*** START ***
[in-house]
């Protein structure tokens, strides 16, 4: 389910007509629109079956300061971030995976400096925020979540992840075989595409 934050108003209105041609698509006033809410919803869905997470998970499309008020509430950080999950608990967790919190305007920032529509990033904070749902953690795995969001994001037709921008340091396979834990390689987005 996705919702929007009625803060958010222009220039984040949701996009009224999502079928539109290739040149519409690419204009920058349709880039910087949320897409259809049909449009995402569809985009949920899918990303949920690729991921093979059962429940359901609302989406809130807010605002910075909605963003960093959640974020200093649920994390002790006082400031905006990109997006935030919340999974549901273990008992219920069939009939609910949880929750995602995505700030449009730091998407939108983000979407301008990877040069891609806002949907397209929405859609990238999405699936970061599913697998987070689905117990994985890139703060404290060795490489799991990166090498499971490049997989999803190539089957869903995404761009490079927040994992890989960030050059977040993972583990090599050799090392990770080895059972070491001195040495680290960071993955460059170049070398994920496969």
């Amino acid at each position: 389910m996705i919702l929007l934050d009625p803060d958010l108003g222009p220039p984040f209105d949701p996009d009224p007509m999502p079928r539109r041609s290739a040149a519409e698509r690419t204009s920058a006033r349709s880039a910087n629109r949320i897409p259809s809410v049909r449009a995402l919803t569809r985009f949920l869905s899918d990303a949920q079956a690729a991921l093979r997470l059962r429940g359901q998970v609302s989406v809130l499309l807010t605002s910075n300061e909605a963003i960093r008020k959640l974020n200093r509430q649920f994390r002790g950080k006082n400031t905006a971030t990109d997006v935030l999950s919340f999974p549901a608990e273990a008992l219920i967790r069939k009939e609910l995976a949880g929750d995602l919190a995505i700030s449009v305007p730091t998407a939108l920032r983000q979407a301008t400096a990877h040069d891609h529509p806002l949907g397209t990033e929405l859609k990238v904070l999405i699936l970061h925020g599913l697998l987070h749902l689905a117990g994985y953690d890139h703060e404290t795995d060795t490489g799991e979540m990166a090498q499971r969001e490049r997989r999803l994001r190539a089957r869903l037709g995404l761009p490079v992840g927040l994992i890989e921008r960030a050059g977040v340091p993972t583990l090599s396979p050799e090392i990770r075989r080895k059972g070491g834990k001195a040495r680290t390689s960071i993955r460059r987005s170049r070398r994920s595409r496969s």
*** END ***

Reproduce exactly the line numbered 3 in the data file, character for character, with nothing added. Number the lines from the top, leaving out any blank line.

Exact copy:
């Amino acid at each position: 389910m996705i919702l929007l934050d009625p803060d958010l108003g222009p220039p984040f209105d949701p996009d009224p007509m999502p079928r539109r041609s290739a040149a519409e698509r690419t204009s920058a006033r349709s880039a910087n629109r949320i897409p259809s809410v049909r449009a995402l919803t569809r985009f949920l869905s899918d990303a949920q079956a690729a991921l093979r997470l059962r429940g359901q998970v609302s989406v809130l499309l807010t605002s910075n300061e909605a963003i960093r008020k959640l974020n200093r509430q649920f994390r002790g950080k006082n400031t905006a971030t990109d997006v935030l999950s919340f999974p549901a608990e273990a008992l219920i967790r069939k009939e609910l995976a949880g929750d995602l919190a995505i700030s449009v305007p730091t998407a939108l920032r983000q979407a301008t400096a990877h040069d891609h529509p806002l949907g397209t990033e929405l859609k990238v904070l999405i699936l970061h925020g599913l697998l987070h749902l689905a117990g994985y953690d890139h703060e404290t795995d060795t490489g799991e979540m990166a090498q499971r969001e490049r997989r999803l994001r190539a089957r869903l037709g995404l761009p490079v992840g927040l994992i890989e921008r960030a050059g977040v340091p993972t583990l090599s396979p050799e090392i990770r075989r080895k059972g070491g834990k001195a040495r680290t390689s960071i993955r460059r987005s170049r070398r994920s595409r496969s």